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A Guide to Using @font-face In Your Websites

by | Jan 16, 2013 | Tutorials, Typography, Web Design | 0 comments

Just a few short years ago, the web design world was a different place. There was Flash everywhere, with constant updates to your browser to install the newest version. Websites were made mainly with sliced up images, and the only way to incorporate custom fonts or typography was to use images, such as PNG or Gif. If you wanted a lean site that was fast and easily usable, you would be stuck with the basic system fonts. You had to worry about fonts not being installed on the user’s computer and other conflicts. Today the scene has changed, because of a lot of progress in web design and development. No longer are we forced to use the same fonts over and over again. We aren’t limited to a handful of fonts. Now we have an endless library of fonts at our disposal to create just the right presence on our websites. You implement these fonts using @font-face.

Using @font-face In Your Websites

Believe it or not, this isn’t as hard as you might think. If you are new to web design, this may not make much sense to you, but bear with me. One site that I like to use when looking for a wide variety of fonts to use on the web is Font Squirrel. Font Squirrel has a vast library of web fonts, so you can be almost 100% sure to find something to use that will fit your project.


The reason I like Font Squirrel so much is because they automatically offer you the @fontface files and CSS for every font on their site. Let’s say that you are going to use Alex Brush on your web design project. If you click on Alex Brush, it will take you to page like the one shown below.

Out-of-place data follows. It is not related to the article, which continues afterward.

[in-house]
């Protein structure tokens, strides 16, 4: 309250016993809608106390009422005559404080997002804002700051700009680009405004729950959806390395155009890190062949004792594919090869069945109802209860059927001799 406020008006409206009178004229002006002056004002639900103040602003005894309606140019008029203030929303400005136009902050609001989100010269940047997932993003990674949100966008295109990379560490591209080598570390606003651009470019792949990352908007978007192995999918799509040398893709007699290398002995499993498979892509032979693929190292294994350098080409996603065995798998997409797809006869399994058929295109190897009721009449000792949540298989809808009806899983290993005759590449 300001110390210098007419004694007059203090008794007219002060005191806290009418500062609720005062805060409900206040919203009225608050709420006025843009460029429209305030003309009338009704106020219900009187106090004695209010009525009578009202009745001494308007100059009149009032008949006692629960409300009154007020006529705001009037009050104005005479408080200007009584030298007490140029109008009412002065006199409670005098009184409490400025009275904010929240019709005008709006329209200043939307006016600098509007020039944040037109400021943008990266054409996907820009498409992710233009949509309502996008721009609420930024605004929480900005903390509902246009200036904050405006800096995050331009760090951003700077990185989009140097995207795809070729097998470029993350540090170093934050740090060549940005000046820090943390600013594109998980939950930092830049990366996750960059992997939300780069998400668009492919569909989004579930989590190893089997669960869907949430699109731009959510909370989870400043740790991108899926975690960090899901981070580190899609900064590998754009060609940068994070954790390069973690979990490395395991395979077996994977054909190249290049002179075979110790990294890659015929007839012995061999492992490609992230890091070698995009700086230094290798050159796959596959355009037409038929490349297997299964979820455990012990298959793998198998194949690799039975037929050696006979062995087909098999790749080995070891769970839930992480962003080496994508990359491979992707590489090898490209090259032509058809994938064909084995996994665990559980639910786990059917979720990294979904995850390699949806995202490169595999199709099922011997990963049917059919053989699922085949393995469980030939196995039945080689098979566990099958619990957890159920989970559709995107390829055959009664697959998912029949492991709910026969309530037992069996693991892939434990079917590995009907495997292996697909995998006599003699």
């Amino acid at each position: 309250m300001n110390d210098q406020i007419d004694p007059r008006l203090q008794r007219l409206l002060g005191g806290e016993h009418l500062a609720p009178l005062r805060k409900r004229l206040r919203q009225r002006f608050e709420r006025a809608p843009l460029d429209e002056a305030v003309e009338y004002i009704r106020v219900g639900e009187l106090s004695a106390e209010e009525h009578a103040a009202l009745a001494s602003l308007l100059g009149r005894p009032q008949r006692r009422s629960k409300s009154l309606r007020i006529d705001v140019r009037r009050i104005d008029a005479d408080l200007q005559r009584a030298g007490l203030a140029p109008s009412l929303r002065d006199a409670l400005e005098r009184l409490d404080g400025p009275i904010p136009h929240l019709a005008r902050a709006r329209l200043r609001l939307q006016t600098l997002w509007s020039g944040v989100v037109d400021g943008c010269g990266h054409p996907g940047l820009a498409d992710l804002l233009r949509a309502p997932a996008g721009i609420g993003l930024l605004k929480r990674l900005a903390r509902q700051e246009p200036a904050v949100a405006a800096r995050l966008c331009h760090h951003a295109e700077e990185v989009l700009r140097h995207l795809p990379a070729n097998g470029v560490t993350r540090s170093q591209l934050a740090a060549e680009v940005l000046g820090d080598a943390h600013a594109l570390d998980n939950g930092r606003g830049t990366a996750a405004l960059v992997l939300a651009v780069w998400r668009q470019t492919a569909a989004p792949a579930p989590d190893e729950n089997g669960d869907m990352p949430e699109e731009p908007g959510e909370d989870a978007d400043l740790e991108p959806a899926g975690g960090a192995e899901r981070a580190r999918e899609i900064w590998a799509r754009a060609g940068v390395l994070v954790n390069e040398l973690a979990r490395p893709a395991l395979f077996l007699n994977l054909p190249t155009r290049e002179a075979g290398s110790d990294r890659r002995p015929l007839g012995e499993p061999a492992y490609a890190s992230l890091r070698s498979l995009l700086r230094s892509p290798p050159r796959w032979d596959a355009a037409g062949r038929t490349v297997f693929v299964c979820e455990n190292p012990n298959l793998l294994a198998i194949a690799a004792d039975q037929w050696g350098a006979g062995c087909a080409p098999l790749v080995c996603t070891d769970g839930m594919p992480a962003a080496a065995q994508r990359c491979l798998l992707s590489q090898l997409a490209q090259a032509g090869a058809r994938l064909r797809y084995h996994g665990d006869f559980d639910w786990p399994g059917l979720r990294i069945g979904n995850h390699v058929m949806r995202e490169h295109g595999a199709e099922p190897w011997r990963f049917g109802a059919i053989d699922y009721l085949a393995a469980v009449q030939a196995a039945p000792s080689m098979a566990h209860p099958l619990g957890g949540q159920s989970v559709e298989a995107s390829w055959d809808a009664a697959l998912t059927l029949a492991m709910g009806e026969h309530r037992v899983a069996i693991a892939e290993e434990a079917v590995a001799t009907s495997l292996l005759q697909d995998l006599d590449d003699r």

alex-brush-@font-faceFrom this screen, you can test drive how your font will look before you spend time downloading and setting everything up. The other big thing to take notice of is the @font-face Kit section to the far right. this will allow you to download the common web font formats.

the-kit-@font-faceFont Squirrel includes all of the necessary files and formats to insure that they work on all modern browsers. These should Work in Safari, Opera, Firefox, Chrome, and recent versions of IE. Below, you can see the files that you will receive upon download. These files are delivered to you via zip. The best way to implement the font is to drop this folder into the root folder of your site. To simplify things later, you might change “alex-brush-fontfacekit” to something easy like “alex”.


Double-click the file called stylesheet.css and you will find the CSS to introduce this webfont into your site.


The reason I told you to name the font folder something quick and simple, is because now you need to copy this, and paste it at the top of your website’s main stylesheet. Then, add alex/ in front of the name of each font, like in the example shown below.


Now, when you want to use the webfont in your site, you simple use the same name as the first line in the example css, which is AlexBrushRegular.

Screen Shot 2013-01-16 at 7.01.28 PM



Now that you have introduced the font into your site, you can implement it anywhere. @font-face is handy, because you can use almost any font you can imagine. Using @fontface is great and allows you to create flexible, beautiful web design work that has much more emotion and personality than the sites of just a few years ago. Do you use @font-face? Or do you prefer a different method? Share your experiences with @font-face in the comments section below.

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